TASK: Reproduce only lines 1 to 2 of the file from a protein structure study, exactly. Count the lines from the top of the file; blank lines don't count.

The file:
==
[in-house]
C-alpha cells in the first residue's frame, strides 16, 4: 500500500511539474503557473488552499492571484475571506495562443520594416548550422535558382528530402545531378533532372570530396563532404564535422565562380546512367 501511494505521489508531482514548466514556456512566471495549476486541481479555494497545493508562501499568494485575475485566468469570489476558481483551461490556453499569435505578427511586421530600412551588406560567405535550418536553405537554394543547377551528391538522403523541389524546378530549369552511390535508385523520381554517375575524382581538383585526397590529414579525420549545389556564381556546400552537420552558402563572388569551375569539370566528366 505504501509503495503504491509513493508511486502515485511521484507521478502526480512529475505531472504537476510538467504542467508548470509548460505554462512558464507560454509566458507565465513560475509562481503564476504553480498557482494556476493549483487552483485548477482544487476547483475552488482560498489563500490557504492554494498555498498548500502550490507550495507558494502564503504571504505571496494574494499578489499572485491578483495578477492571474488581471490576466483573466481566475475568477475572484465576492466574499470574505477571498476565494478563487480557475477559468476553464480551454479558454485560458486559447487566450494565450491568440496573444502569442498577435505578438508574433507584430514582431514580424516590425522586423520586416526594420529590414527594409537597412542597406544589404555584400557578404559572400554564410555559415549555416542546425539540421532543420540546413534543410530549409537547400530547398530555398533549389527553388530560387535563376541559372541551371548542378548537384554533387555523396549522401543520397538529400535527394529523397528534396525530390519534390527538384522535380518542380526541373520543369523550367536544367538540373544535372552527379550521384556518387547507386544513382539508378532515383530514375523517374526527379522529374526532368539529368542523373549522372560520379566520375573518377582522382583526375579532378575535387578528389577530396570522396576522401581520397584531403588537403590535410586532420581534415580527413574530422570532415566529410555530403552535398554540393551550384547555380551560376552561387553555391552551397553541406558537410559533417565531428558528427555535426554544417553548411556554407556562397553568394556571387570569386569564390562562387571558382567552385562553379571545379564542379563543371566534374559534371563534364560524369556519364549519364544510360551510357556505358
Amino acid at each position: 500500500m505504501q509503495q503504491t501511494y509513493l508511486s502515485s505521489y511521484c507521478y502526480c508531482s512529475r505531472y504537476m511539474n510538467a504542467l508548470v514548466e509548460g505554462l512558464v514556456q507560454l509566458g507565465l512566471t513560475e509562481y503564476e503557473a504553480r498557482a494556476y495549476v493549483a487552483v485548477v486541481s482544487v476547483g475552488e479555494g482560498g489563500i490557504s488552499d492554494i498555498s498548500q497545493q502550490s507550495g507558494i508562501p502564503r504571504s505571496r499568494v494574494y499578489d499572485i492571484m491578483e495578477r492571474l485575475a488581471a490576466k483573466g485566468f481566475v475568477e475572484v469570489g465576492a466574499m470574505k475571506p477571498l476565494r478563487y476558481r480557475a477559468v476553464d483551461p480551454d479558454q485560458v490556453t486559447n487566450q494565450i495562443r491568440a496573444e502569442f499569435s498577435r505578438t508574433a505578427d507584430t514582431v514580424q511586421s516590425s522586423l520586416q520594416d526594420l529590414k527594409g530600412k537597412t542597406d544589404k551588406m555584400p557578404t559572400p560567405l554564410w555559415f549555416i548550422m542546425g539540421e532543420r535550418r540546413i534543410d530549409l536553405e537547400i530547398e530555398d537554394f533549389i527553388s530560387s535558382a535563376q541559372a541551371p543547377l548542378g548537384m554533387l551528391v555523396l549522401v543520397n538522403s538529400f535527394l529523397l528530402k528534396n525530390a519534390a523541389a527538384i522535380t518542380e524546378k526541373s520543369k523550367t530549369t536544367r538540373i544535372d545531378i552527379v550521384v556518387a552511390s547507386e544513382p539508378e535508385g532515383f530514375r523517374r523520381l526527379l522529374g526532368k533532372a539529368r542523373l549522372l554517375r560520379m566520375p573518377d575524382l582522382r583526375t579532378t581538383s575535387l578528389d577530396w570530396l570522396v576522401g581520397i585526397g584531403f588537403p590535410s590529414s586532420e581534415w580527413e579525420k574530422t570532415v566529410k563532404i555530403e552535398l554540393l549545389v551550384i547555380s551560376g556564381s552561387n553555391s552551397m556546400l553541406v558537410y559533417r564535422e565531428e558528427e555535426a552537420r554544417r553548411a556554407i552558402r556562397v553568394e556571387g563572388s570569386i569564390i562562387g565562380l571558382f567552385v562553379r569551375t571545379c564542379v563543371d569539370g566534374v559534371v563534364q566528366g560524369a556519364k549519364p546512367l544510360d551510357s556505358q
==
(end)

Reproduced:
[in-house]
C-alpha cells in the first residue's frame, strides 16, 4: 500500500511539474503557473488552499492571484475571506495562443520594416548550422535558382528530402545531378533532372570530396563532404564535422565562380546512367 501511494505521489508531482514548466514556456512566471495549476486541481479555494497545493508562501499568494485575475485566468469570489476558481483551461490556453499569435505578427511586421530600412551588406560567405535550418536553405537554394543547377551528391538522403523541389524546378530549369552511390535508385523520381554517375575524382581538383585526397590529414579525420549545389556564381556546400552537420552558402563572388569551375569539370566528366 505504501509503495503504491509513493508511486502515485511521484507521478502526480512529475505531472504537476510538467504542467508548470509548460505554462512558464507560454509566458507565465513560475509562481503564476504553480498557482494556476493549483487552483485548477482544487476547483475552488482560498489563500490557504492554494498555498498548500502550490507550495507558494502564503504571504505571496494574494499578489499572485491578483495578477492571474488581471490576466483573466481566475475568477475572484465576492466574499470574505477571498476565494478563487480557475477559468476553464480551454479558454485560458486559447487566450494565450491568440496573444502569442498577435505578438508574433507584430514582431514580424516590425522586423520586416526594420529590414527594409537597412542597406544589404555584400557578404559572400554564410555559415549555416542546425539540421532543420540546413534543410530549409537547400530547398530555398533549389527553388530560387535563376541559372541551371548542378548537384554533387555523396549522401543520397538529400535527394529523397528534396525530390519534390527538384522535380518542380526541373520543369523550367536544367538540373544535372552527379550521384556518387547507386544513382539508378532515383530514375523517374526527379522529374526532368539529368542523373549522372560520379566520375573518377582522382583526375579532378575535387578528389577530396570522396576522401581520397584531403588537403590535410586532420581534415580527413574530422570532415566529410555530403552535398554540393551550384547555380551560376552561387553555391552551397553541406558537410559533417565531428558528427555535426554544417553548411556554407556562397553568394556571387570569386569564390562562387571558382567552385562553379571545379564542379563543371566534374559534371563534364560524369556519364549519364544510360551510357556505358